Doctor Who Episodic Coverage: “Space Babies”


Doctor Who Episodic Coverage: “Space Babies”

“Space Babies” Almost Ruins A Solid Sci-Fi Story

Space Babies” doesn’t seem like an episode to start a season with. Doctor Who is no stranger to weirdness, not by a long shot—but this episode is not only weird, it’s also goofy. Stuff like the bad CGI baby mouths, the “Nanny Filter” jokes, and an extended sequence involving slime sends the tone of the episode into pure chaos.

And this is especially noticeable because despite relying heavily on gross-out humor and baby talk, the actual plot of “Space Babies” is remarkably grounded in science fiction concepts, and even manages to deliver an emotional gut punch despite everything. It’s just difficult to remember that when baby’s blowing their noses is a pivotal plot point. But, truly, the idea of a space station whose function is to grow human life to populate planets being abandoned because of corporate interference—thus leaving children aboard to die—is bleak, tense, and the stakes are instantly engaging.

The episode also doesn’t shy away from using this premise as social commentary. In a single conversation, they reference a lack of abortion rights, inadequate support for childcare, and the plight of refugees. And that’s not even counting all of the other scenes of intense empathy from The Doctor. I really cannot stress this enough: watching “Space Babies” is like watching an intense, thoughtful space opera that’s interrupted occasionally by a cartoon for preschoolers.

Space Babies

“Space Babies” Fails To Establish A Narrative Tone

But I also cannot deny that there are some very cute scenes. A moment involving a brave space baby using a little sword was far too endearing. And there’s perhaps no more effective way of making Ruby and this version of The Doctor likable than having them actively care for the babies and fight like hell to save them. There was probably a way to use this premise—even with its goofier aspects—that would’ve gotten the best of both ideas.

There was also probably a way to do all this without ruining the pacing. This episode is the usual length of an episode of Doctor Who and it felt both rushed and glacial. I have many examples. The scenes with the babies go on for too long. The snot scene goes on for far too long. I’m used to rapid-fire exposition being used to smooth out plot progression, but The Doctor seems to repeat themself a few times. But, also, the now-standard conversations about stuff like having two hearts are glossed over without Ruby having enough time to really digest that information. Even the “scary” scenes suffer. It’s pretty normal for Doctor Who action scenes to consist of mostly running away—but every corridor looks the same, and we know what the monster looks like so early—and it doesn’t look great—so it loses a lot of tension. It’s just so many scenes of the same basic idea. I think they even re-used shots.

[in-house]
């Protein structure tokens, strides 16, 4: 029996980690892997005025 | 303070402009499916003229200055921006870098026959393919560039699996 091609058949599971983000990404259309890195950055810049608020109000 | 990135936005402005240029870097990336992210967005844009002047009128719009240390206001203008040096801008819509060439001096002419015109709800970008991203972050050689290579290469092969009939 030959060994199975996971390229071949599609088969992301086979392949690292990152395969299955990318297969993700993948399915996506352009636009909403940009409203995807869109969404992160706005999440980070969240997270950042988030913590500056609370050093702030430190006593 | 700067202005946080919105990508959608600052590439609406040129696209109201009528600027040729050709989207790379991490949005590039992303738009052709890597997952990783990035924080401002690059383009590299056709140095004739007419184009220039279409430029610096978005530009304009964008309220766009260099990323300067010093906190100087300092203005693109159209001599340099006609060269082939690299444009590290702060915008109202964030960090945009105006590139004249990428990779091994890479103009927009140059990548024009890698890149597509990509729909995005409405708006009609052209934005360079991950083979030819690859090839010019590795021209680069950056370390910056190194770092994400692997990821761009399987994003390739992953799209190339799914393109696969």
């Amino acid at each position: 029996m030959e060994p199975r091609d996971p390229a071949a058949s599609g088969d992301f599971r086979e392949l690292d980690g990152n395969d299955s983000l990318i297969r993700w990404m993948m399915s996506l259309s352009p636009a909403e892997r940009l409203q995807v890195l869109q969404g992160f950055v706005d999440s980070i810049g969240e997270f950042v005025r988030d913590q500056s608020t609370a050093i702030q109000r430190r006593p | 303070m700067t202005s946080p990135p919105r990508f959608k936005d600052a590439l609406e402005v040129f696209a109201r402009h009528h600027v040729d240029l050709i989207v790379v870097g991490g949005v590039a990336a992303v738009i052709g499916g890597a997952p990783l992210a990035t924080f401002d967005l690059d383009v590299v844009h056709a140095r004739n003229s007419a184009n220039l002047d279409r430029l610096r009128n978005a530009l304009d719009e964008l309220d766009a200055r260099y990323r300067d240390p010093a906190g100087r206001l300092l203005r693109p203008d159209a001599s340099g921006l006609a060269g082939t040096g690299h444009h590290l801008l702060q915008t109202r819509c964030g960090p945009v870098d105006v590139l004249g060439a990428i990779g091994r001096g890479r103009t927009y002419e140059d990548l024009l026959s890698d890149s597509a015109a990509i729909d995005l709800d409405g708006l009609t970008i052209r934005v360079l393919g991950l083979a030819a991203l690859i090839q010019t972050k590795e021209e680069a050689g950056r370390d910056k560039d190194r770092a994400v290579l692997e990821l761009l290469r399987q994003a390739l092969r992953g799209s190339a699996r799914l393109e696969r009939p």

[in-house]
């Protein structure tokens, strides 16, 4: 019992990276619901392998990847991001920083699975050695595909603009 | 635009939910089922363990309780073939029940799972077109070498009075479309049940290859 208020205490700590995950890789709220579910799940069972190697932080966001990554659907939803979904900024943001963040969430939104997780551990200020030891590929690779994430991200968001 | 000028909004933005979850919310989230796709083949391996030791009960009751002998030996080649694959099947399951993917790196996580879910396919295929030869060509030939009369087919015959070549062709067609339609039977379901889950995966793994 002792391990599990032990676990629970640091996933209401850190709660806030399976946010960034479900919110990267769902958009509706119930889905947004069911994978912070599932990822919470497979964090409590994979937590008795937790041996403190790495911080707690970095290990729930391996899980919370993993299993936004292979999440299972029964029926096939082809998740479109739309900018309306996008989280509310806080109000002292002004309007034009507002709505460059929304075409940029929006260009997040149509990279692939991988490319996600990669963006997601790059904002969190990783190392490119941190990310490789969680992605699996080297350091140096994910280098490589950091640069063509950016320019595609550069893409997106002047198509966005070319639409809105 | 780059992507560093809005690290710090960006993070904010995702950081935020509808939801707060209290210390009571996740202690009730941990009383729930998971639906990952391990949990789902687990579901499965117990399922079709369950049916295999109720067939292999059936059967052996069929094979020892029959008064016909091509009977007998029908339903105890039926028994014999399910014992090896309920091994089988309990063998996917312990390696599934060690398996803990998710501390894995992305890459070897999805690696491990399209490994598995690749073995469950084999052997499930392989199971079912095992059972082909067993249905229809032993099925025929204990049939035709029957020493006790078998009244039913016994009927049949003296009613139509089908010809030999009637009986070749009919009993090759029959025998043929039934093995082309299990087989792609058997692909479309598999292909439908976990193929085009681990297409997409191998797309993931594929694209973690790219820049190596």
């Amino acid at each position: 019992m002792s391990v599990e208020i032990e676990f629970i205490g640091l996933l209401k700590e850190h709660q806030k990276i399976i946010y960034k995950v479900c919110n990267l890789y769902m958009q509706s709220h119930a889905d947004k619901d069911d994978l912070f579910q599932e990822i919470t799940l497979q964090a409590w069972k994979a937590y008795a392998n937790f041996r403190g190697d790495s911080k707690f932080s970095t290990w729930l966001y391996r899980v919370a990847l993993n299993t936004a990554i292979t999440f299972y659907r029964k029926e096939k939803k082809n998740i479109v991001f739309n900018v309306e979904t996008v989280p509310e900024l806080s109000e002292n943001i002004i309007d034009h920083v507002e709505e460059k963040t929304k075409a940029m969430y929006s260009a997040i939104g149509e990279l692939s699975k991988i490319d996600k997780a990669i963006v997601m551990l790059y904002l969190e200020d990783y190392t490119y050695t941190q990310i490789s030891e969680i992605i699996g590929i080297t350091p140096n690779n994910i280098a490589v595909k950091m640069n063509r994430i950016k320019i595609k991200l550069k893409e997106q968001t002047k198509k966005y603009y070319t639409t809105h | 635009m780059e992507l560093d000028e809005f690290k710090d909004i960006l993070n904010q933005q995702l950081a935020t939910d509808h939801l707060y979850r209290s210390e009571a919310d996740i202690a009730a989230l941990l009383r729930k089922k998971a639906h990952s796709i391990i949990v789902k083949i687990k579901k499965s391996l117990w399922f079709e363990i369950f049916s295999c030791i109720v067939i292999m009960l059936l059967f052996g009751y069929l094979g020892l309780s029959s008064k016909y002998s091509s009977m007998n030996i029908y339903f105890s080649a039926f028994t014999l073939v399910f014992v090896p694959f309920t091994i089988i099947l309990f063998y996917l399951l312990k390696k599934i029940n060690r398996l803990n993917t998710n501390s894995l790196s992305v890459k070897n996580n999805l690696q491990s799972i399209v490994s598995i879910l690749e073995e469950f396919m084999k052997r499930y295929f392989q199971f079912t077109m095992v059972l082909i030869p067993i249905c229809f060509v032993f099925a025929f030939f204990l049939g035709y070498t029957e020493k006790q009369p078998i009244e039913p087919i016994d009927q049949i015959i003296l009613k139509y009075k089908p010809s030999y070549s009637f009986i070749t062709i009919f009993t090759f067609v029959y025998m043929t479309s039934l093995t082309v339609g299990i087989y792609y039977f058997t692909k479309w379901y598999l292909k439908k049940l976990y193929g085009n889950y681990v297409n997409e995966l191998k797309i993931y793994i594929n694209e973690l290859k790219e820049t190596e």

Now, I know I sound fairly negative about this episode—and I’m certainly not as happy with it as “Wild Blue Yonder,” but I didn’t hate “Space Babies” or anything. Ncuti’s Doctor is charming, endearing, and, like all the best Doctor, so enthusiastic about the universe. Millie’s Ruby is similarly just so much fun to watch. The two feel like friends already. And when this particular episode decides it wants to be poignant, it works. So, I’m excited to see more serious episodes out of this season. Because the underlying Doctor Who episodic formula is utilized well, because it maintains a commitment to big sci-fi ideas, and the weaving of self-contained (and season-long) mysteries is mostly doled out effectively, I have hope. Just maybe don’t try to introduce a potential new fan to the show with this one.   

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